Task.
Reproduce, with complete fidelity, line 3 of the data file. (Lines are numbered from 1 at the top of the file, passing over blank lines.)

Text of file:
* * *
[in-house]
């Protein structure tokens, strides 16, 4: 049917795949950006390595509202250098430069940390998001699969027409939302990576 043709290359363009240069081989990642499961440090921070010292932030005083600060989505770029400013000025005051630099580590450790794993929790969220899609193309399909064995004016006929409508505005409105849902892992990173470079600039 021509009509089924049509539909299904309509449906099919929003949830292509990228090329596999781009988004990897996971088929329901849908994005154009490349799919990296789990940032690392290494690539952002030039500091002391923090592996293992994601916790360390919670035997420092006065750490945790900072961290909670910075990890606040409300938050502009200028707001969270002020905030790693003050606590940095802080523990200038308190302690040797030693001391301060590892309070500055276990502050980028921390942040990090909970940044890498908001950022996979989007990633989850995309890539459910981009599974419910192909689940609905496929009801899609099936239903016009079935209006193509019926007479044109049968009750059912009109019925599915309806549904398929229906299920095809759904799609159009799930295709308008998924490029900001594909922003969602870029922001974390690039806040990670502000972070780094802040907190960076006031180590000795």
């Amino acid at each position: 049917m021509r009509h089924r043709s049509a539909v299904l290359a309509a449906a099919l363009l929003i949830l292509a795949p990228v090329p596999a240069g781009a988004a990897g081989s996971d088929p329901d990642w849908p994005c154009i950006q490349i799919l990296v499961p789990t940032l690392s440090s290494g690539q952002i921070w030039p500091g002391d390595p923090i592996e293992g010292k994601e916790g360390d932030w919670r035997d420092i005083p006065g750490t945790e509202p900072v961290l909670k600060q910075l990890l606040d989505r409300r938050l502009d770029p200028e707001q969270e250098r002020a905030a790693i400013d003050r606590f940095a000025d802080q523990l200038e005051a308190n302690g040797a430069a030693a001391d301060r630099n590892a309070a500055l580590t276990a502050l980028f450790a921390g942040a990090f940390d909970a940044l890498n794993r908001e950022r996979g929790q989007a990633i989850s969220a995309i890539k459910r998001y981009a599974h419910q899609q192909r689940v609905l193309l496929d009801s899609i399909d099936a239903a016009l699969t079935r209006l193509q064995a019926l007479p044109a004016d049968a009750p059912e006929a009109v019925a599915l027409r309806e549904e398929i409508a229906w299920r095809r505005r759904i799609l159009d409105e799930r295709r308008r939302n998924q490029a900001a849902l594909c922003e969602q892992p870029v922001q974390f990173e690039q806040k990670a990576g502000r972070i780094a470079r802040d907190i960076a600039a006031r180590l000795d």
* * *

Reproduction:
């Amino acid at each position: 049917m021509r009509h089924r043709s049509a539909v299904l290359a309509a449906a099919l363009l929003i949830l292509a795949p990228v090329p596999a240069g781009a988004a990897g081989s996971d088929p329901d990642w849908p994005c154009i950006q490349i799919l990296v499961p789990t940032l690392s440090s290494g690539q952002i921070w030039p500091g002391d390595p923090i592996e293992g010292k994601e916790g360390d932030w919670r035997d420092i005083p006065g750490t945790e509202p900072v961290l909670k600060q910075l990890l606040d989505r409300r938050l502009d770029p200028e707001q969270e250098r002020a905030a790693i400013d003050r606590f940095a000025d802080q523990l200038e005051a308190n302690g040797a430069a030693a001391d301060r630099n590892a309070a500055l580590t276990a502050l980028f450790a921390g942040a990090f940390d909970a940044l890498n794993r908001e950022r996979g929790q989007a990633i989850s969220a995309i890539k459910r998001y981009a599974h419910q899609q192909r689940v609905l193309l496929d009801s899609i399909d099936a239903a016009l699969t079935r209006l193509q064995a019926l007479p044109a004016d049968a009750p059912e006929a009109v019925a599915l027409r309806e549904e398929i409508a229906w299920r095809r505005r759904i799609l159009d409105e799930r295709r308008r939302n998924q490029a900001a849902l594909c922003e969602q892992p870029v922001q974390f990173e690039q806040k990670a990576g502000r972070i780094a470079r802040d907190i960076a600039a006031r180590l000795d």